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Microsoft Windows zero-day exploit hits the market with $90,000 price tag

The unpatched vulnerability allegedly compromises Windows 2000 up to the Windows 10 operating system.

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Symantec

Russian hackers are selling a zero-day vulnerability for $90,000 which allegedly works against many different evolutions of the Microsoft Windows operating system.

The exploit is on sale in the Russian underground forum exploit.in. The seller, "BuggiCorp," claims the zero-day flaw works against all versions of Windows from Windows 2000 to the current Windows 10 OS.

Zero-day vulnerabilities are a nightmare for vendor security teams. These exploits are unknown to software developers and until they are discovered in the wild, cyberattackers can compromise systems without detection. As a result, zero-day flaws often reach high prices.

Security expert Brian Krebs called the exploit "convincing." However, the alleged security flaw is classed as a local privilege escalation (LPE) bug, which is less severe than other types of vulnerabilities -- such as a remote code execution flaw which would permit attackers to compromise systems remotely.

An LPE bug is often used in tandem with another vulnerability to run malicious code on a victim's PC, which can result in heightened severity for other exploits. For example, if a victim is logged on as an admin user, an LPE bug can be used to chain a remote exploit to the system if it requires admin access to work.

The exploit was originally on sale for $95,000, but the price has now dropped to $90,000 in Bitcoin.

Researchers from Trustwave note the seller claims the vulnerability is for win32k.sys and exists through the way Windows handles objects "with certain properties." The seller says:

"The vulnerability is of "write-what-where" type, and as such allows one to write a certain value to any address [in memory], which is sufficient for a full exploit.

The exploit successfully escapes from ILL/appcontainer (LOW), bypassing (more precisely: doesn't get affected at all [by]) all existing protection mechanisms such as ASLR, DEP, SMEP, etc. [The exploit] relies solely on the KERNEL32 and USER32 libraries [DLLs]."

The exploit is being offered in two variations; a simple privilege escalation process or with the additional ability to execute code. The buyer will apparently receive the source code, a demo, instructions, consultancy and free updates to "address any Windows version that the exploit might not work on."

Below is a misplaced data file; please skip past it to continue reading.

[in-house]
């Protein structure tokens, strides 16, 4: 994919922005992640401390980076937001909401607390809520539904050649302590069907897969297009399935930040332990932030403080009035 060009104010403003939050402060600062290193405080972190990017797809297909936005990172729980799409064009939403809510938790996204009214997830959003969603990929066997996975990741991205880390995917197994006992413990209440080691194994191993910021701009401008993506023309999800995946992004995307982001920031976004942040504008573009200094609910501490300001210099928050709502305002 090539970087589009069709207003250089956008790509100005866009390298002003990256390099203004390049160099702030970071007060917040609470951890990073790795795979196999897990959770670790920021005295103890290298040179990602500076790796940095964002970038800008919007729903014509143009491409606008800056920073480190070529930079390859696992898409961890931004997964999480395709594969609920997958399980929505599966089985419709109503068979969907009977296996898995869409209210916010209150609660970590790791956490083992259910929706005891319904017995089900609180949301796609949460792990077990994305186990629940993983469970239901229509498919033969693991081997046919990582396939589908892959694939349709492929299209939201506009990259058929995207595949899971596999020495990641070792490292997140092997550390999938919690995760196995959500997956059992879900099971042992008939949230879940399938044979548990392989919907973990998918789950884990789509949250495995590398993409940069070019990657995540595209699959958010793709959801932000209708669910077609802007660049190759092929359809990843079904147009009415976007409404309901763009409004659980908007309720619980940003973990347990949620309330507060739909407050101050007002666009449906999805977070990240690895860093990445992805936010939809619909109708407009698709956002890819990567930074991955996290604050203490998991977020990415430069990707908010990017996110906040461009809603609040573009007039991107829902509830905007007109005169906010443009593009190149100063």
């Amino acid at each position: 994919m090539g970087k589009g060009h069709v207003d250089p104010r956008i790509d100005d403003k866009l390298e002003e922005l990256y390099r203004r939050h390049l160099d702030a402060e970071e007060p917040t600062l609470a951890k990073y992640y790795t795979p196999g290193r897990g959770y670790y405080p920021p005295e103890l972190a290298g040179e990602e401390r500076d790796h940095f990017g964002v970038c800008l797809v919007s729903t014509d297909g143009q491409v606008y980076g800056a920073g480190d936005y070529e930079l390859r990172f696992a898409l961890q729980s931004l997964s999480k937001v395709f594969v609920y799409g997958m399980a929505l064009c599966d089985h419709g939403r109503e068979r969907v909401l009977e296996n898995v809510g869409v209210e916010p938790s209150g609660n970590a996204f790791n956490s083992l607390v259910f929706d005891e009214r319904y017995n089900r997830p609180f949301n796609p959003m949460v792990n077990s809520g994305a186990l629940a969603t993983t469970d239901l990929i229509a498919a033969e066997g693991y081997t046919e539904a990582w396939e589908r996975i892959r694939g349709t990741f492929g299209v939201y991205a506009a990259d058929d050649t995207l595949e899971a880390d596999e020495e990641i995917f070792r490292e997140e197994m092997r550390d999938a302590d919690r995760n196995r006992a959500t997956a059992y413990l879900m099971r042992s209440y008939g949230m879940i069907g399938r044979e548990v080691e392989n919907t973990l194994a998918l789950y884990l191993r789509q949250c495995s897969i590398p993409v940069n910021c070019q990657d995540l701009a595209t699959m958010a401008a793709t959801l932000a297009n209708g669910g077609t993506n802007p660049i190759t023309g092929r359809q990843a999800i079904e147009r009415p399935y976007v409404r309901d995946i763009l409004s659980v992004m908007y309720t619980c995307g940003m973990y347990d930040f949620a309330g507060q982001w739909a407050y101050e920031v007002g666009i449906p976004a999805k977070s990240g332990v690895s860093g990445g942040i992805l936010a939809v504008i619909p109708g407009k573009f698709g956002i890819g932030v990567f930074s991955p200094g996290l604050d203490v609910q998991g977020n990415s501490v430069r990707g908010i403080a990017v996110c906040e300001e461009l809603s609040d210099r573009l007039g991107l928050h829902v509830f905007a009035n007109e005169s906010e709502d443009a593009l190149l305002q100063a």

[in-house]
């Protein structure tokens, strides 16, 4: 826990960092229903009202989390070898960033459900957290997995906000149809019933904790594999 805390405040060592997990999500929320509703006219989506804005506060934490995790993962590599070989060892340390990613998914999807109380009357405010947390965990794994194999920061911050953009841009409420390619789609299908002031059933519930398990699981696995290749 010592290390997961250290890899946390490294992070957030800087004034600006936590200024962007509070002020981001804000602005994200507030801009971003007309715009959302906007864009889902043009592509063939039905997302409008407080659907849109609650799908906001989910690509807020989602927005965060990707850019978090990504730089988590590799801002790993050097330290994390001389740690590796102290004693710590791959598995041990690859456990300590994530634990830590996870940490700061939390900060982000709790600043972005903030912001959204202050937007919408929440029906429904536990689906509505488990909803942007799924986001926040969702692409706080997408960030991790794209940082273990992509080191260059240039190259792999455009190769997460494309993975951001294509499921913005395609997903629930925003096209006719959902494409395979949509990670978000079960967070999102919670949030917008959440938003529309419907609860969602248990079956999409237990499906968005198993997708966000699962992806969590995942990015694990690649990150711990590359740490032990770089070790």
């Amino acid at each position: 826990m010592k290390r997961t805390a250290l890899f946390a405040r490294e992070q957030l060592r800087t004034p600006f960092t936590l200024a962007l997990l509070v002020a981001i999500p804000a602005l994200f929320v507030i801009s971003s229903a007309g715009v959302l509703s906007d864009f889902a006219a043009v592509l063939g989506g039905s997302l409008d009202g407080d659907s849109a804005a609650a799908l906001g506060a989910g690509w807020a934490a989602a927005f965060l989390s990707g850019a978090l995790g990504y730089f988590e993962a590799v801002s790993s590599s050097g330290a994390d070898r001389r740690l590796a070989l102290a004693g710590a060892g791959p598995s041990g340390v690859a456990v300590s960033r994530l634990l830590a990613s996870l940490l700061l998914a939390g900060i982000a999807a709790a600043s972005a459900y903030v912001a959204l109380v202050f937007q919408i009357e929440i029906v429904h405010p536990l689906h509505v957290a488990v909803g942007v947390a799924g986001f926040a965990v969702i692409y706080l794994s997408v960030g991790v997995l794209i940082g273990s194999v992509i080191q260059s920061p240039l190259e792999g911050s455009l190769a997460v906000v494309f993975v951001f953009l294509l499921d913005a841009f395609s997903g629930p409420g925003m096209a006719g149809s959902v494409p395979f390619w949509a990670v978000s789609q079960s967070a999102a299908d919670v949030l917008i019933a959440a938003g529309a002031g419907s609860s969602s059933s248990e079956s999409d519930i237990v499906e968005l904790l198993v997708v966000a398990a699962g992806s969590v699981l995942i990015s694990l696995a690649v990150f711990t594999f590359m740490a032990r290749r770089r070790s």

BuggiCorp provided two proof-of-concept (PoC) videos which appear to show the exploit working, despite the use of Microsoft's Enhanced Mitigation Experience Toolkit (EMET), which is designed to block both known and unknown exploits from operating. One video, shown below, was recorded on Patch Tuesday and the latest updates were installed.

Krebs says:

"It's interesting that this exploit's seller could potentially make more money by peddling his find to Microsoft than to the cybercriminal community. Of course, the videos and the whole thing could be a sham, but that's probably unlikely in this case.

For one thing, a scammer seeking to scam other thieves would not insist on using the cybercrime forum's escrow service to consummate the transaction, as this vendor has."

Microsoft cybersecurity strategist Jeff Jones told Krebs the company is aware of the forum, but the zero-day exploit's legitimacy has not been verified.

A Microsoft spokesperson told ZDNet:

"Windows is the only platform with a customer commitment to investigate reported security issues, and proactively update impacted devices as soon as possible. We recommend customers use Windows 10 and the Microsoft Edge browser for the best protection. Our standard policy is to provide solutions via our current Update Tuesday schedule."

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